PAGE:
A house in France brought different inspirations to Joan Mitchell and Claude Monet, writes David Greenhalgh.
There is a house known as La Tour on the outskirts of the small, picturesque French village of Vétheuil that has been home to two very different artists: French Impressionist Claude Monet and American Abstract Expressionist Joan Mitchell.
When Monet lived there in 1878 he would carry his paints and easel into the surrounding fields to capture the view towards the town cathedral. Working in the light of day, he strove to put on canvas the vibrant hues of the natural world as he immediately saw it, building up quick marks of pastel colour to convey the evening light across the Seine.
Almost a century later in 1967, Mitchell moved to La Tour (situated 56km from Paris) and became inspired by the same countryside. But instead of working in the light of day, she worked in the studio at night, under the hum of the electric lights, with all the windows blocked by a thick canvas.
Mitchell was a brash young artist from Chicago and part of the Abstract Expressionist movement that originated in New York in the 1940s. Inspired by the bold, gestural painting style of her contemporaries Willem de Kooning and Philip Guston, Mitchell quickly impressed herself upon what was a male-dominated art scene. Her mastery of colour and athletic brushwork produced arresting abstract compositions that for many critics and curators would remind them of landscape painting. Art critic Louis Finkelstein speculated in 1969 that: “Virtually all of [Mitchell’s] paintings are in some sense landscapes. Yet in what sense?”. Curators accused her of trying “too hard to be like Monet”, and while Mitchell’s move to France reinforced such notions — particularly her choice to work in a place integral to the history of Impressionism — she repeatedly disavowed such comparisons.
In Mitchell’s own words, making art was a deeply personal affair. In an interview with French philosopher Yves Michaud in 1986 she described the act of making as a means of “feeling living”, as a way of putting herself back together again.
“I don’t set out to achieve a specific thing, perhaps to catch motion or to catch a feeling.” — Joan Mitchell
Unlike Monet and many of the Abstract Expressionists, Mitchell’s work was not performative or public; she made work privately. Mitchell worked from what she called the ‘remembered landscape’, a process that puzzled visiting curators who couldn’t understand why she chose to work late at night, indoors, when there was such stunning inspiration to be found in the natural world that was at her doorstep. But Mitchell depicted more than just what she saw, drawing on a complex process for creating her abstract work.
“I ‘frame’ everything that happens,” Mitchell told Michaud. “This will be a photograph in my head…of course there is movement, what people call movement, within the frame but it is certainly caught and if the painting works, the motion is made still, like a fish trapped in ice…I don’t set out to achieve a specific thing, perhaps to catch motion or to catch a feeling.”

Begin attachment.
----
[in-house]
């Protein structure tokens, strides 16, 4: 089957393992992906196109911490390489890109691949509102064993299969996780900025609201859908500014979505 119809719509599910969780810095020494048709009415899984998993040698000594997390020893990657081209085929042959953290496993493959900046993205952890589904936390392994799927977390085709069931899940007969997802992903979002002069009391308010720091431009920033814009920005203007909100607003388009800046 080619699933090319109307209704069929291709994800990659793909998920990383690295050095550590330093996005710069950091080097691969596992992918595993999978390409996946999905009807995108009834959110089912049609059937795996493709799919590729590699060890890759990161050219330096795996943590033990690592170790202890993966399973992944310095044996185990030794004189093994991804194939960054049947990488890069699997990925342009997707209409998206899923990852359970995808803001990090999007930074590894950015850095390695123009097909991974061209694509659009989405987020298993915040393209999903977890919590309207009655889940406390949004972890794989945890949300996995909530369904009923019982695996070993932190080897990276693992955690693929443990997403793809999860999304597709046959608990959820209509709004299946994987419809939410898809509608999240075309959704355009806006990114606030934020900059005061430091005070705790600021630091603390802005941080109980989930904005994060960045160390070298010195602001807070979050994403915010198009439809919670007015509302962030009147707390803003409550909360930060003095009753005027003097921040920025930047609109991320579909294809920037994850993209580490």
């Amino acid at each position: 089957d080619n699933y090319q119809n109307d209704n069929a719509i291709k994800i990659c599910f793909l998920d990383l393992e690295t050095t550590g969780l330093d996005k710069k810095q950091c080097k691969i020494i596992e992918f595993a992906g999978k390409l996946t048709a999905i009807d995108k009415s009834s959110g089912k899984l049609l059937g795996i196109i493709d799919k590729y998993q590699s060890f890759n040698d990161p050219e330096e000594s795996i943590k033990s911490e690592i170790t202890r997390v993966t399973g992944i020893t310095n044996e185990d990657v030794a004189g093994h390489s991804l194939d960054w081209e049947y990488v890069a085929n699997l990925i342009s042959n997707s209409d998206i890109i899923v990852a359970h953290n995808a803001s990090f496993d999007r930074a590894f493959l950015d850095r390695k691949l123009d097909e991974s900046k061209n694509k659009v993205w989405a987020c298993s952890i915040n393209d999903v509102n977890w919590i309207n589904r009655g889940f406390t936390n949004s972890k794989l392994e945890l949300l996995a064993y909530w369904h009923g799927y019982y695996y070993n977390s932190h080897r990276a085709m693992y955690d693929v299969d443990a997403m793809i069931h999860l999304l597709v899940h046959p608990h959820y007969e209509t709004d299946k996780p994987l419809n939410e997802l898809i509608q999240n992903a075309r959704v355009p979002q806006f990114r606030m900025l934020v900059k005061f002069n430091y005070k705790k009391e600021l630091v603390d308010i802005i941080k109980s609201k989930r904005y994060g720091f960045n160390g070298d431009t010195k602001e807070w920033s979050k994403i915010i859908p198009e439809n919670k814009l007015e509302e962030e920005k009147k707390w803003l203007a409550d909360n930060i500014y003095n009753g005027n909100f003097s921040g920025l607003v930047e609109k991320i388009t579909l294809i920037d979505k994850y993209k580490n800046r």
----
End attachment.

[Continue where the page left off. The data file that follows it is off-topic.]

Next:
This synthesis of emotions and the natural landscape, and the distortive process of carrying this image around in her memory before committing it to paper or canvas produced unique works that retained a sense of the natural world, yet transformed it.
Interviews with Mitchell attest to the importance of memory in her process from as early as 1965, when art historian Dorothy Seckler asked if she worked outdoors to depict the landscape:
“No, no. I do drawings in the studio”, Mitchell responded.
“So this is memory then…you begin with a kind of a sense of a more or less place, more than anything?” asked Seckler.
“Yes, or a feeling about it,” said Mitchell.
Towards the end of Mitchell’s life, she adapted her painting practice to create bold and innovative lithographic prints. Making a lithographic print is a collaborative affair, involving a team of printmakers.
Mitchell was at first reluctant to work with master printer Kenneth Tyler in 1981. To accommodate the artist’s methods of working and need for isolation, Tyler set up a private room for Mitchell’s experiments when she visited his workshop in Bedford Village, on the outskirts of New York. It was only by accident one day that he caught a glimpse of Mitchell working, which is something that few people had ever seen. He remembers the confidence she possessed in her command of colour and the surety of her mark making as she moved between the printing plates, on which she drew with thick and greasy lithographic crayon, and the far side of the room where she would observe the work’s progress, preparing her next approach. Layering marks, she began to build depth without the need to ever erase or revise.
Tyler recounts that it was “as close as you’re going to get to Zen drawing. You think about it, and then you make the stroke. You don’t go back on it. You just leave it.”
In 1991 Mitchell returned to Bedford Village to work with Tyler once again. The editions that she produced in 1992, such as Trees and Sunflowers, were among her last works before she died from advanced lung cancer that October.
These works, which form an integral part of the National Gallery of Australia’s Kenneth Tyler Collection, are a testament to Mitchell’s commitment to her practice.
For Mitchell, her art was more than an activity, it was a fundamental part of her. As Mitchell once said, her identity was: “a sort of scaffolding made of painting stretchers around a lot of coloured chaos”.
Joan Mitchell: Worlds of Colour is the first solo exhibition of Joan Mitchell’s work in Australia and runs 13 February to 26 April 2021.